It took a very special project to get Jaguar involved in GT racing once again.
Jaguar has converted two F-Type SVR coupes to GT4 specification at the behest of Invictus Games Racing, a new outfit that’s the brainchild of James Holder, co-founder of clothing brand Superdry, according to a press release. IGR is set to enter its first season in the British GT Championship in 2018, and plans to compete in the series again in 2019.
In addition to partnering with Jaguar Land Rover to start the team, Holder — who funded the project — joined forces with the Invictus Games Foundation, which is an international competition for injured military veterans. Holder said he got the idea to collaborate with the foundation to run a motorsport program in 2016, when he was driving in the British GT series, after he watched the Invictus Games in Orlando.
“We are not under any illusions. I know personally how difficult this level of racing is and we’re a brand-new team starting out,” Holder said in a statement. “In the first season we will primarily be competing between each of our own cars, but we will take every opportunity to finish as high up the pack as humanly possible in every race. Our shared desire and goal is to ultimately win races.”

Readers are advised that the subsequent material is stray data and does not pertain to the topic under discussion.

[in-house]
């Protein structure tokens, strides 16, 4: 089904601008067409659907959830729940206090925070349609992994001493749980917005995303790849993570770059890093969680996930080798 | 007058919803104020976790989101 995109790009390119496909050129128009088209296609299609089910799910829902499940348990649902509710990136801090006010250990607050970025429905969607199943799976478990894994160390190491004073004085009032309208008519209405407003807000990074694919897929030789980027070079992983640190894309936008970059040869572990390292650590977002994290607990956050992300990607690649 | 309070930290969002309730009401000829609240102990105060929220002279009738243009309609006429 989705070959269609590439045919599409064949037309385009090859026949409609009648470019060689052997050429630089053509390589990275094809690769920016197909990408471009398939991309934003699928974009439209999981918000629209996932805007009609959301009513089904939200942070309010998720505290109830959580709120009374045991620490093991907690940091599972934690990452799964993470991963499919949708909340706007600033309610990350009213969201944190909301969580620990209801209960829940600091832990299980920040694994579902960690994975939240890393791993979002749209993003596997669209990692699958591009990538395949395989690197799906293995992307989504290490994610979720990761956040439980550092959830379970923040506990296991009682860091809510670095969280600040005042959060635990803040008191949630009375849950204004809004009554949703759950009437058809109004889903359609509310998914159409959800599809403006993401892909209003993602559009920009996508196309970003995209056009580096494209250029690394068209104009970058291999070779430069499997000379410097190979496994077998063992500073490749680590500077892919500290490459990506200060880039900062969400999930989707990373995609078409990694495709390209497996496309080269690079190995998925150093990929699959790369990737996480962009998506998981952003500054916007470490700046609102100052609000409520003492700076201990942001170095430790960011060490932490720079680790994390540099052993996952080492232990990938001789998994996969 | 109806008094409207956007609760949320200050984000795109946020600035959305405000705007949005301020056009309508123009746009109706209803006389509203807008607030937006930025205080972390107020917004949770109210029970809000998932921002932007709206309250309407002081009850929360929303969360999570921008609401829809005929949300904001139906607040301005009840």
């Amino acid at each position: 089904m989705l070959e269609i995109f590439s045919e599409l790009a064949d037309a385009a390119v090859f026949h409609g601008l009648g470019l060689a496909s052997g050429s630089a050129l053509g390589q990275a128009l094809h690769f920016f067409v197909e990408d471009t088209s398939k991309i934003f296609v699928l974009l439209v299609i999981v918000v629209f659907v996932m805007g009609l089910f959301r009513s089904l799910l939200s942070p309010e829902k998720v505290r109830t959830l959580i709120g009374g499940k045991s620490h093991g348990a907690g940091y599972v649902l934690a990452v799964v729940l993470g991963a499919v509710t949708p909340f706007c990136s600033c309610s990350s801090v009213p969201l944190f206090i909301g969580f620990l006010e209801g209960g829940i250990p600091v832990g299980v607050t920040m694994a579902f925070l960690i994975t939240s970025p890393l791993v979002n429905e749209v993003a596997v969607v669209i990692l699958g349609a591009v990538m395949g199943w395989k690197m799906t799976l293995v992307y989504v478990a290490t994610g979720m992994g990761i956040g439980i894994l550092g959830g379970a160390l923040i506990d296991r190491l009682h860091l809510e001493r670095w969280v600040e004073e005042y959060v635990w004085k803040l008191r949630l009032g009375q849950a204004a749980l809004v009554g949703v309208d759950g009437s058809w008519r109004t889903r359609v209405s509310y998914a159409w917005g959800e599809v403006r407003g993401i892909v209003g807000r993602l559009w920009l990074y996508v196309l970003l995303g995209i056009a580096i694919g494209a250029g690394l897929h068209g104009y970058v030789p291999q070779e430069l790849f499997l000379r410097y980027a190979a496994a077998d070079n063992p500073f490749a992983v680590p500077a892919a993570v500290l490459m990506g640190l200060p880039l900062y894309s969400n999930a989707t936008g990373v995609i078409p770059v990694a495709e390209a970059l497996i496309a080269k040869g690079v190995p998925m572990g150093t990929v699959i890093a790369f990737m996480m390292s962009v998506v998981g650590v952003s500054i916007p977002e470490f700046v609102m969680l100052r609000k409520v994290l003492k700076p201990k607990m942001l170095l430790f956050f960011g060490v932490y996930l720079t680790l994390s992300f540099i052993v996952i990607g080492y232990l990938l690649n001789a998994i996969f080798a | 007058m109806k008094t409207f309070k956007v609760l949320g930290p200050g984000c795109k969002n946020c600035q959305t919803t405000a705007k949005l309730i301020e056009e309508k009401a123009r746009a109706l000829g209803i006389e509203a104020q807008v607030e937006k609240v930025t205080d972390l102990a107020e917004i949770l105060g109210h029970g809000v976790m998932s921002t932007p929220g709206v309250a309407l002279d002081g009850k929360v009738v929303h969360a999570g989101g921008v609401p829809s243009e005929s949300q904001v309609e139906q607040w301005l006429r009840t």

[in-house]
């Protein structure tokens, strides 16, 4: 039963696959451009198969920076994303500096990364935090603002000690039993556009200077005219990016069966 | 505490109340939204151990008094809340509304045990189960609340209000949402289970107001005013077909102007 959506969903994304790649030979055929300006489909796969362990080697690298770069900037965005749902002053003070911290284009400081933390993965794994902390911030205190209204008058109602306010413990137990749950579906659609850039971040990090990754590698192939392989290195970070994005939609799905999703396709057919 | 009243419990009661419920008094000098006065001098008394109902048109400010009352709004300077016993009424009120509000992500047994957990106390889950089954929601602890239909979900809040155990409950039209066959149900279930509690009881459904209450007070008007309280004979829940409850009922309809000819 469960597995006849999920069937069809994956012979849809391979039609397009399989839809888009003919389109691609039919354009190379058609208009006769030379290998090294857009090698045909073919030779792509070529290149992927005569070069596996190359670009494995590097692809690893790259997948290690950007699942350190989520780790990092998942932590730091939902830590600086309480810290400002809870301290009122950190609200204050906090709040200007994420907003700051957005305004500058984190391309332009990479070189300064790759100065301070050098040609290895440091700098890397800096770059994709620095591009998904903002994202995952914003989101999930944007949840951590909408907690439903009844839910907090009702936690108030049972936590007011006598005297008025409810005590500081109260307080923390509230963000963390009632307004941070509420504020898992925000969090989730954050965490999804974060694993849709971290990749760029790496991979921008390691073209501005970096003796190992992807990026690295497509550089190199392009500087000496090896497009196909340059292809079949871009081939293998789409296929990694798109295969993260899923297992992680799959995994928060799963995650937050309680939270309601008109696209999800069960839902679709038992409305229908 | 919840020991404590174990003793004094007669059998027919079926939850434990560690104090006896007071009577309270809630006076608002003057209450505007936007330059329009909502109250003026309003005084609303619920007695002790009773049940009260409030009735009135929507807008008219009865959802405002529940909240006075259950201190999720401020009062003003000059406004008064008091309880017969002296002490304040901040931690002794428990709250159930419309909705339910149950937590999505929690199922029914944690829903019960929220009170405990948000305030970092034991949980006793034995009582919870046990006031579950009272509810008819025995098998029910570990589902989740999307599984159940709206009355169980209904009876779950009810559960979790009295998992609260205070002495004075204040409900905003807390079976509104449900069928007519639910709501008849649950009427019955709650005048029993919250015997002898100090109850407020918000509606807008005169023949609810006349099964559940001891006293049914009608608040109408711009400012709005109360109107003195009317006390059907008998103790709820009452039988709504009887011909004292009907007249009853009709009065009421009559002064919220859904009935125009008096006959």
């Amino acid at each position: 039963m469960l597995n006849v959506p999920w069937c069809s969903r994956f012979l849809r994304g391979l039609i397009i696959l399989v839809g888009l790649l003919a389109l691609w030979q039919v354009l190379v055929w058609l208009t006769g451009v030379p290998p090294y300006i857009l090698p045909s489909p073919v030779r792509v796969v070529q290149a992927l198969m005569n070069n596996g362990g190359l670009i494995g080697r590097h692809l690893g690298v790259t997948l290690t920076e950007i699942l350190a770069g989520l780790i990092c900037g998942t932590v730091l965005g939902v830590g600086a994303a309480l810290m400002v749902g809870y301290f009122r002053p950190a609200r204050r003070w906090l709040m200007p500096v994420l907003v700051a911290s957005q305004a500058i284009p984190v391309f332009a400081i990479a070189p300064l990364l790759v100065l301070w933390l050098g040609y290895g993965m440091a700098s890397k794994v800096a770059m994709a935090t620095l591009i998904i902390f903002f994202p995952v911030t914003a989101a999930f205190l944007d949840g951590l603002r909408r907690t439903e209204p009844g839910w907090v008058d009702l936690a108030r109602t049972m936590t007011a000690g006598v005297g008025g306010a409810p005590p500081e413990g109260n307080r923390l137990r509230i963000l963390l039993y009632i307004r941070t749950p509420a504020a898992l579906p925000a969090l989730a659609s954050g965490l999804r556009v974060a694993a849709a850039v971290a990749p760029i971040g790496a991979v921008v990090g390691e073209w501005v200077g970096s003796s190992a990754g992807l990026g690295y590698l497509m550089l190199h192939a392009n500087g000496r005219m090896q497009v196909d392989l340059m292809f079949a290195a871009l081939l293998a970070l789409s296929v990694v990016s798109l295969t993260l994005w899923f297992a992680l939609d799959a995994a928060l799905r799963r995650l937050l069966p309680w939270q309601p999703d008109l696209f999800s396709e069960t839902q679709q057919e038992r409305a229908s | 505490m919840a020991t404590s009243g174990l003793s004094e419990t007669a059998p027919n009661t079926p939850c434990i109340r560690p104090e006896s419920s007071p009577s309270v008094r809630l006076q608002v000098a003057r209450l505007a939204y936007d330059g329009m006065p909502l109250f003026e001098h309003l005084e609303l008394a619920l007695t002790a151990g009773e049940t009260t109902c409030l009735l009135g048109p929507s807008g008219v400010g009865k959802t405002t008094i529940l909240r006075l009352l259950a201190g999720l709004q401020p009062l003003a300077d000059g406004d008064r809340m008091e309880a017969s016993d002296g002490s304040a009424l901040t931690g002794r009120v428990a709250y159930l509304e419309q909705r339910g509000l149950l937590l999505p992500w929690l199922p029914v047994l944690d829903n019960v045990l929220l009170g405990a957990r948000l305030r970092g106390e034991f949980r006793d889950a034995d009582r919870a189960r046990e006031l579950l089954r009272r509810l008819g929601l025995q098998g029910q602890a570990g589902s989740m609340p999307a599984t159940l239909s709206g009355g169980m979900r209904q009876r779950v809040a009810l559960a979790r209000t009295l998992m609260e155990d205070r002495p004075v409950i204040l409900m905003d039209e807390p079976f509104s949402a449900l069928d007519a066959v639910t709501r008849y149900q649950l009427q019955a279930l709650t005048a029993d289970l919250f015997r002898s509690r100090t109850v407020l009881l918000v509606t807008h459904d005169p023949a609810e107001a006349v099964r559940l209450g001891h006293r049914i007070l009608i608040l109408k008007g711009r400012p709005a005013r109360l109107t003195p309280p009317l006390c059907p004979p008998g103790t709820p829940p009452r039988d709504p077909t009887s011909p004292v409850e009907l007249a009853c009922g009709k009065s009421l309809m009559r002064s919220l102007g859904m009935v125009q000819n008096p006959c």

Mission Motorsport, which has helped Formula 4 driver Billy Monger rehabilitate after his double-amputation, has spent six months working with IGR to select the four individuals who will drive the cars: Royal Air Force Sgt. Ben Norfolk, Royal Air Force Sgt. Basil Rawlinson, Royal Marines Maj. Steve McCulley and Royal Marines Commando Paul Vice MC.
Norfolk and Rawlinson will split time in the No. 22 car, while McCulley and Vice will wheel the No. 44 car. Both driver pairings will be paired with a professional driver who will mentor them in their rookie years, with Jason Wolfe assigned to the No. 22, and Matthew George to the No. 44.
The two GT4 cars, assembled by Jaguar Land Rover’s Special Vehicle Operations (SVO) division, are the first in-house GT racers that Jaguar has built since it stopped making the E-Type Lightweight in 1964.
Thumbnail photo via Jaguar
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